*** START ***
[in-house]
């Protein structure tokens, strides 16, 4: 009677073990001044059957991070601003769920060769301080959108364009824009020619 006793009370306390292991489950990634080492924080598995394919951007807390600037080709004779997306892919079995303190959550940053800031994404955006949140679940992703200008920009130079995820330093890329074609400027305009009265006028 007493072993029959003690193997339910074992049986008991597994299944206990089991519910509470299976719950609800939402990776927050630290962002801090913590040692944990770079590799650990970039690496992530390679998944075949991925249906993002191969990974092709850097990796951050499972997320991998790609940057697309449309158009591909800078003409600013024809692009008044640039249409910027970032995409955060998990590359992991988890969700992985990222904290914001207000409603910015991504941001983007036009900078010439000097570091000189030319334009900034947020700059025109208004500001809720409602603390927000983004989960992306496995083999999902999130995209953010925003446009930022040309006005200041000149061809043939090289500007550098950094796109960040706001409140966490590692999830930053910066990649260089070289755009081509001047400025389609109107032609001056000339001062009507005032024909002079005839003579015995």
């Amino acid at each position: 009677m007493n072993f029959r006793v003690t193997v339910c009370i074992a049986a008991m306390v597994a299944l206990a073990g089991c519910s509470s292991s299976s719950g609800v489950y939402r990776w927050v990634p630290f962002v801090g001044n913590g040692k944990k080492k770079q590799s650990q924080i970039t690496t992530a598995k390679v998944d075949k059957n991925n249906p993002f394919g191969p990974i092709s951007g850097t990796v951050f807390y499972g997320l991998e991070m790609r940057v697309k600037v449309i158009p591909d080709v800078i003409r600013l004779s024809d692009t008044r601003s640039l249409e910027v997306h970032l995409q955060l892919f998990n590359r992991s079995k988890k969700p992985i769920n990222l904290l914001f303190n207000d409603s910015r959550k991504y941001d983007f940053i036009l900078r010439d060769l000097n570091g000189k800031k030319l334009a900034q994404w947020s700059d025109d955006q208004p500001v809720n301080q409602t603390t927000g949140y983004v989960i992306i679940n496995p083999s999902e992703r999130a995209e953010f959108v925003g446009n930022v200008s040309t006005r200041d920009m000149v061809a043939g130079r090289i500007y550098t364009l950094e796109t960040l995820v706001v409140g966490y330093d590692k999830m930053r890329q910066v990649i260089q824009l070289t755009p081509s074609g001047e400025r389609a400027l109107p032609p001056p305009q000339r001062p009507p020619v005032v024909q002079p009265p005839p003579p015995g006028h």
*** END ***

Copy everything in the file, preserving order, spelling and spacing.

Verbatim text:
[in-house]
């Protein structure tokens, strides 16, 4: 009677073990001044059957991070601003769920060769301080959108364009824009020619 006793009370306390292991489950990634080492924080598995394919951007807390600037080709004779997306892919079995303190959550940053800031994404955006949140679940992703200008920009130079995820330093890329074609400027305009009265006028 007493072993029959003690193997339910074992049986008991597994299944206990089991519910509470299976719950609800939402990776927050630290962002801090913590040692944990770079590799650990970039690496992530390679998944075949991925249906993002191969990974092709850097990796951050499972997320991998790609940057697309449309158009591909800078003409600013024809692009008044640039249409910027970032995409955060998990590359992991988890969700992985990222904290914001207000409603910015991504941001983007036009900078010439000097570091000189030319334009900034947020700059025109208004500001809720409602603390927000983004989960992306496995083999999902999130995209953010925003446009930022040309006005200041000149061809043939090289500007550098950094796109960040706001409140966490590692999830930053910066990649260089070289755009081509001047400025389609109107032609001056000339001062009507005032024909002079005839003579015995």
């Amino acid at each position: 009677m007493n072993f029959r006793v003690t193997v339910c009370i074992a049986a008991m306390v597994a299944l206990a073990g089991c519910s509470s292991s299976s719950g609800v489950y939402r990776w927050v990634p630290f962002v801090g001044n913590g040692k944990k080492k770079q590799s650990q924080i970039t690496t992530a598995k390679v998944d075949k059957n991925n249906p993002f394919g191969p990974i092709s951007g850097t990796v951050f807390y499972g997320l991998e991070m790609r940057v697309k600037v449309i158009p591909d080709v800078i003409r600013l004779s024809d692009t008044r601003s640039l249409e910027v997306h970032l995409q955060l892919f998990n590359r992991s079995k988890k969700p992985i769920n990222l904290l914001f303190n207000d409603s910015r959550k991504y941001d983007f940053i036009l900078r010439d060769l000097n570091g000189k800031k030319l334009a900034q994404w947020s700059d025109d955006q208004p500001v809720n301080q409602t603390t927000g949140y983004v989960i992306i679940n496995p083999s999902e992703r999130a995209e953010f959108v925003g446009n930022v200008s040309t006005r200041d920009m000149v061809a043939g130079r090289i500007y550098t364009l950094e796109t960040l995820v706001v409140g966490y330093d590692k999830m930053r890329q910066v990649i260089q824009l070289t755009p081509s074609g001047e400025r389609a400027l109107p032609p001056p305009q000339r001062p009507p020619v005032v024909q002079p009265p005839p003579p015995g006028h």